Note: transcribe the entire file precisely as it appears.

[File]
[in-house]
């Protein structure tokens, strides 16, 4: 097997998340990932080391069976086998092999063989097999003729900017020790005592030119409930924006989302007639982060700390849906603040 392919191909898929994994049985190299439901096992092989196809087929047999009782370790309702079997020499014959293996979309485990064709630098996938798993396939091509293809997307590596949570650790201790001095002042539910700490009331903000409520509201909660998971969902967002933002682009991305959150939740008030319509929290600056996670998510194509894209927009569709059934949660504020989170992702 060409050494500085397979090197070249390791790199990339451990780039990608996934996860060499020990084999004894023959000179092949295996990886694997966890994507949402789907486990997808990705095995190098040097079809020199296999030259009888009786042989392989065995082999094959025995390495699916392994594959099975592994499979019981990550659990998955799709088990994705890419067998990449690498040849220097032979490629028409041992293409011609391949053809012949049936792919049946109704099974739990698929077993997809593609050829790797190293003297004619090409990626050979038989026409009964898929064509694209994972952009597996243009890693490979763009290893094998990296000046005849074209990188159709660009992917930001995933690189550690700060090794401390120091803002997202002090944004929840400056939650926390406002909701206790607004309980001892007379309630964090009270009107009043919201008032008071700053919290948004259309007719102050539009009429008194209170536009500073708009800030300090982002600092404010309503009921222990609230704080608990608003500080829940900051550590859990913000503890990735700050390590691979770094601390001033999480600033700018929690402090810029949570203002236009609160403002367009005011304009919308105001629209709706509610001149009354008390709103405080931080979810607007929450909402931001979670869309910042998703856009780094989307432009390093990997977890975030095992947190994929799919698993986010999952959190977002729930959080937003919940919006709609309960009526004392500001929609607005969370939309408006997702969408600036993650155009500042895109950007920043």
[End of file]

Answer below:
[in-house]
């Protein structure tokens, strides 16, 4: 097997998340990932080391069976086998092999063989097999003729900017020790005592030119409930924006989302007639982060700390849906603040 392919191909898929994994049985190299439901096992092989196809087929047999009782370790309702079997020499014959293996979309485990064709630098996938798993396939091509293809997307590596949570650790201790001095002042539910700490009331903000409520509201909660998971969902967002933002682009991305959150939740008030319509929290600056996670998510194509894209927009569709059934949660504020989170992702 060409050494500085397979090197070249390791790199990339451990780039990608996934996860060499020990084999004894023959000179092949295996990886694997966890994507949402789907486990997808990705095995190098040097079809020199296999030259009888009786042989392989065995082999094959025995390495699916392994594959099975592994499979019981990550659990998955799709088990994705890419067998990449690498040849220097032979490629028409041992293409011609391949053809012949049936792919049946109704099974739990698929077993997809593609050829790797190293003297004619090409990626050979038989026409009964898929064509694209994972952009597996243009890693490979763009290893094998990296000046005849074209990188159709660009992917930001995933690189550690700060090794401390120091803002997202002090944004929840400056939650926390406002909701206790607004309980001892007379309630964090009270009107009043919201008032008071700053919290948004259309007719102050539009009429008194209170536009500073708009800030300090982002600092404010309503009921222990609230704080608990608003500080829940900051550590859990913000503890990735700050390590691979770094601390001033999480600033700018929690402090810029949570203002236009609160403002367009005011304009919308105001629209709706509610001149009354008390709103405080931080979810607007929450909402931001979670869309910042998703856009780094989307432009390093990997977890975030095992947190994929799919698993986010999952959190977002729930959080937003919940919006709609309960009526004392500001929609607005969370939309408006997702969408600036993650155009500042895109950007920043």